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Doctors' Syndicate, WHO launch anti-smoking campaign

CAIRO: The Doctors’ Syndicate launched a joint campaign with the World Health Organization (WHO) against smoking in Egypt. This year’s campaign focuses on combating smoking through raising awareness of its ill effects, according to a WHO press statement. Ahmed Imam, secretary general of the syndicate, said the syndicate is adamant on decreasing the percentage of …


CAIRO: The Doctors’ Syndicate launched a joint campaign with the World Health Organization (WHO) against smoking in Egypt.

This year’s campaign focuses on combating smoking through raising awareness of its ill effects, according to a WHO press statement.

Ahmed Imam, secretary general of the syndicate, said the syndicate is adamant on decreasing the percentage of smokers especially among “doctors, school teachers, political and religious leaders and employees in the public sector.

Last Saturday, the syndicate conducted its first meeting with members of different local NGOs to outline a strategy to fight local and international tobacco companies and launch awareness campaigns to inform citizens about the ill effects of tobacco, Saeed Sayed, media spokesperson for the Doctors’ Syndicate, told Daily News Egypt.

Meanwhile, the WHO called for placing graphic warning labels on all tobacco packages during the organization’s celebration of World No Tobacco Day May 31 at its headquarters in Geneva.

Hussein Gezairy, WHO’s regional director for the Eastern Mediterranean, said during his speech on World No Tobacco Day, that Egypt is the first country in the region to adopt pictorial health warnings occupying 50 percent of the pack size.

WHO showcased on its website four different health warning labels that Egypt placed on its cigarette packs.

Gezairy added that other countries in the region are also taking serious steps towards combating smoking.

“Health warnings on tobacco packages are a simple, cheap and effective strategy that can vastly reduce tobacco use and save lives, said WHO Assistant Director-General Ala Alwan, “but they only work if they communicate the risk.

“Health warnings on tobacco packages are a simple, cheap and effective strategy that can vastly reduce tobacco use and save lives, said WHO Assistant Director-General Ala Alwan, “but they only work if they communicate the risk.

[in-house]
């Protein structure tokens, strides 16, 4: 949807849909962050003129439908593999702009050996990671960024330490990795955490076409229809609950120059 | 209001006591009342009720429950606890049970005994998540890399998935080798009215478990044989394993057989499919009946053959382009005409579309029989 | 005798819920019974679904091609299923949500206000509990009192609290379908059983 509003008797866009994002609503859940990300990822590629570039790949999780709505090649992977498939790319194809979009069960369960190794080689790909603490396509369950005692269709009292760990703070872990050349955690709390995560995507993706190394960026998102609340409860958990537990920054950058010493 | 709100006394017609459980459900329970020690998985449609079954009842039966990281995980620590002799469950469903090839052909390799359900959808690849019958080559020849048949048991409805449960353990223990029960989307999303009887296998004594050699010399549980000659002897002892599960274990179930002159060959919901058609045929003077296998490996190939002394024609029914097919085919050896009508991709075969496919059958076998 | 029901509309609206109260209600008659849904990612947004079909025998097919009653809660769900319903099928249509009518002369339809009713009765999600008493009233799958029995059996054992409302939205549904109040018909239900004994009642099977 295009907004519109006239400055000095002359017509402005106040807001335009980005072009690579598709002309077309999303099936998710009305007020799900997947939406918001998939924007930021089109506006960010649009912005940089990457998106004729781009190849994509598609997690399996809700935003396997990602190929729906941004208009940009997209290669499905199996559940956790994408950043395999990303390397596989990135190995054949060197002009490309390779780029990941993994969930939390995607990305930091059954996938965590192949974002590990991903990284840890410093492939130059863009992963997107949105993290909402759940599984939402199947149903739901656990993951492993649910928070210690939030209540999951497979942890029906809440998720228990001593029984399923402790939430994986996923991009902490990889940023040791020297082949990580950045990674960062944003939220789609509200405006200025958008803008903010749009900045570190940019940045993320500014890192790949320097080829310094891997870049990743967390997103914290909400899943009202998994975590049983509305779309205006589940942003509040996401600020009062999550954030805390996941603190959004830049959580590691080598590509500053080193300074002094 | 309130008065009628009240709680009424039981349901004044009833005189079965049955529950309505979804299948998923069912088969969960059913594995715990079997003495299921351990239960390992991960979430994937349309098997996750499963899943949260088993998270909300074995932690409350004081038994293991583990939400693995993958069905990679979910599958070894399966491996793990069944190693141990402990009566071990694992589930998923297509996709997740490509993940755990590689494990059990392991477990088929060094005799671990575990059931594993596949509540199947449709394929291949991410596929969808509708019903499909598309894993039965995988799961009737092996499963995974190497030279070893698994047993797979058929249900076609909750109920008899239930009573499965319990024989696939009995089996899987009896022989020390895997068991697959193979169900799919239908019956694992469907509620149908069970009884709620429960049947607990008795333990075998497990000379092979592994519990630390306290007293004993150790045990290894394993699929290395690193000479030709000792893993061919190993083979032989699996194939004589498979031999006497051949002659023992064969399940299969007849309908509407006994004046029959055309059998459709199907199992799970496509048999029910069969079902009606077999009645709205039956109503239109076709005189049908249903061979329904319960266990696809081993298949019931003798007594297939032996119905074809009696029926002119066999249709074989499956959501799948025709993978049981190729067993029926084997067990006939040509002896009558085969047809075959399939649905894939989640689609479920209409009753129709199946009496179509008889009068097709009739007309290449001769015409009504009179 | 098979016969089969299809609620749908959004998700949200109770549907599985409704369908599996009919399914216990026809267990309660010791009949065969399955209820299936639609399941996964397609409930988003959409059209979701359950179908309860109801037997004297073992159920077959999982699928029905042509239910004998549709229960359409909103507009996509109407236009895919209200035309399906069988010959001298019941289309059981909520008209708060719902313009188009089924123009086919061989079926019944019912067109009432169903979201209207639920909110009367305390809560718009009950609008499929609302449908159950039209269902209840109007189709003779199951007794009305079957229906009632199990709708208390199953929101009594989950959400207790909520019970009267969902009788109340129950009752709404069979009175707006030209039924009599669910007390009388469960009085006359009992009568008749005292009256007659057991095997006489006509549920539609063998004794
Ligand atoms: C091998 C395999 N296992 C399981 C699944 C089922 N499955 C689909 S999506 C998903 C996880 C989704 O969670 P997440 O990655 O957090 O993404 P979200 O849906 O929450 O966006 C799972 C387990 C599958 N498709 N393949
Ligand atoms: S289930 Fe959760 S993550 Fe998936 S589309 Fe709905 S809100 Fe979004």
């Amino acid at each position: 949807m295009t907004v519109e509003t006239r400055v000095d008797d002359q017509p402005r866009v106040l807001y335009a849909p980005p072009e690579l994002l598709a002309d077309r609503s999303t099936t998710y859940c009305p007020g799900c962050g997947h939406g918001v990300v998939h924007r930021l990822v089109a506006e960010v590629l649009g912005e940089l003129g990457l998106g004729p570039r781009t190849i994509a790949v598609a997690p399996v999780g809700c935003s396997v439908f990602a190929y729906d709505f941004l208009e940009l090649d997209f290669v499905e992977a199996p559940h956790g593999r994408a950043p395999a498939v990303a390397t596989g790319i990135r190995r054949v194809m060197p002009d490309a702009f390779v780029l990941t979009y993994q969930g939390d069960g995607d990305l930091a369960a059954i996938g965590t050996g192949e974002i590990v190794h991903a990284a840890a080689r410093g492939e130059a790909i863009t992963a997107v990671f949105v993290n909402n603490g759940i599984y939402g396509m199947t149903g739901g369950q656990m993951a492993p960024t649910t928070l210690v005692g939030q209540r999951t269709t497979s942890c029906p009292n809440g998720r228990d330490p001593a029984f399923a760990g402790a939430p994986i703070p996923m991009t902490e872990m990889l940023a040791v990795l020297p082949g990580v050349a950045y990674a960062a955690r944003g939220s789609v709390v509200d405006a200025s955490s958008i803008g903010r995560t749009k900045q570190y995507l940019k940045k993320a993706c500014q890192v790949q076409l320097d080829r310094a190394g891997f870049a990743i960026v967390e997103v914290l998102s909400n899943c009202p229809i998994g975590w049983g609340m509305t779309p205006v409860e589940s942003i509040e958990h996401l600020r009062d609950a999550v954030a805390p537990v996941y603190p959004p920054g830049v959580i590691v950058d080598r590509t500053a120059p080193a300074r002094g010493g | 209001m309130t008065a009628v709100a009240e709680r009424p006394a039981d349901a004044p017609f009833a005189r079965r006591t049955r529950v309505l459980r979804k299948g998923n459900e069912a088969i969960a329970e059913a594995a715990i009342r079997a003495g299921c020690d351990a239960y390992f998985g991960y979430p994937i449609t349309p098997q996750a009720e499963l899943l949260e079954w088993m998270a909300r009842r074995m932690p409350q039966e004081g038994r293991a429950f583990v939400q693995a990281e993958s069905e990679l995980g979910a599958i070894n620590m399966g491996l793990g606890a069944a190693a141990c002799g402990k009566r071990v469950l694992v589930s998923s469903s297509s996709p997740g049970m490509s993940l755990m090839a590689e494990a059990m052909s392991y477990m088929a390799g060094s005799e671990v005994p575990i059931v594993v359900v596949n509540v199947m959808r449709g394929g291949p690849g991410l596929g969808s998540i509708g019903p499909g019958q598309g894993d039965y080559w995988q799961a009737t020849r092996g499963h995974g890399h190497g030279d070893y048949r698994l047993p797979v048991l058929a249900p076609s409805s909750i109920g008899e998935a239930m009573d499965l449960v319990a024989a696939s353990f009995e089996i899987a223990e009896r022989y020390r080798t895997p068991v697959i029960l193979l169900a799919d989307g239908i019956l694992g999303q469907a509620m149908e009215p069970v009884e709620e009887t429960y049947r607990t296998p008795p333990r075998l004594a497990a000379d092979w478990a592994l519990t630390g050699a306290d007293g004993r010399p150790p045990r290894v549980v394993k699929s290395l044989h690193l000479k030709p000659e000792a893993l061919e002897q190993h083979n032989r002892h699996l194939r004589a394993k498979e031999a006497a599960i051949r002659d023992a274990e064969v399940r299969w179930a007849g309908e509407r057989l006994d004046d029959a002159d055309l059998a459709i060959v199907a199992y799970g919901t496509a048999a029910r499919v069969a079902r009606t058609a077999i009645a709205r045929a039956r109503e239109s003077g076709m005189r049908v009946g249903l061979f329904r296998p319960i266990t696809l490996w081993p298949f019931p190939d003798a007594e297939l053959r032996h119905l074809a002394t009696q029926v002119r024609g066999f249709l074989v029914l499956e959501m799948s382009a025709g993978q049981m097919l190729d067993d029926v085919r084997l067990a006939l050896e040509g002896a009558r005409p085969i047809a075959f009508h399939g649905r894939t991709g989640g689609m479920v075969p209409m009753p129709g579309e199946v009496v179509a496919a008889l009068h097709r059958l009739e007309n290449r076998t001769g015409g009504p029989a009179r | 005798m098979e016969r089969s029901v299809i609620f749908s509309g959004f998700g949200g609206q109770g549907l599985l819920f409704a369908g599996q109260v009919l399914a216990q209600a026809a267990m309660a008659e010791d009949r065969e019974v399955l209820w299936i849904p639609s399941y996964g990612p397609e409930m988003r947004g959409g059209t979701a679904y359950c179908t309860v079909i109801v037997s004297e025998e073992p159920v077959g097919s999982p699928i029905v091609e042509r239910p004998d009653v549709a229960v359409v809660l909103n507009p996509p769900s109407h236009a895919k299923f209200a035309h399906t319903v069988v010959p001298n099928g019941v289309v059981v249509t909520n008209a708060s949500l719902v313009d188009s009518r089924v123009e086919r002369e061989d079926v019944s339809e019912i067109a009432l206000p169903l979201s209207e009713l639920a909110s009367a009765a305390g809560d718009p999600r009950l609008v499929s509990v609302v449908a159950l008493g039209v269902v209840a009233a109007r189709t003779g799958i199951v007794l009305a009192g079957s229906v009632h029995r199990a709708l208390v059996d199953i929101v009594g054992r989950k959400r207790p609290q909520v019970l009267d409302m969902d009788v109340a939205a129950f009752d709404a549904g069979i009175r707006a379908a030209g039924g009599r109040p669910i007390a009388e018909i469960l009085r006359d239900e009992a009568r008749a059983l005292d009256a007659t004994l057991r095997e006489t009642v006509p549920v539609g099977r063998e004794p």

“Warnings that include images of the harm that tobacco causes are particularly effective at communicating the risk and motivating behavioral changes, such as quitting or reducing tobacco consumption.

However, according to the WHO, only 10 percent of the world population live in countries that necessitate visual warnings on tobacco packages.

In order to survive, the tobacco industry needs to divert attention away from the deadly effects of its products, said Douglas Bettcher, director of WHO s Tobacco Free Initiative. It uses multi-million dollar promotional campaigns, including carefully crafted package designs, to ensnare new users and keep them from quitting.

“Health warnings on tobacco packages can be a powerful tool to illuminate the stark reality of tobacco use, Bettcher added.

According to WHO, research proves that few people understand tobacco’s health risks.

A study that was conducted in 2009 in China found that only 37 percent of smokers knew that smoking causes heart disease and only 17 percent knew that it causes strokes, according to the WHO.

Another survey conducted in 2003 in Syria found that only a small group of university students “correctly identified cardiovascular disease as a hazard of cigarette or water pipe smoking. The WHO also added that other researches in other countries showed similar results.

Topics: Aboul Fotouh

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https://dailyfeed.dailynewsegypt.com/2009/06/01/doctors-syndicate-who-launch-anti-smoking-campaign/
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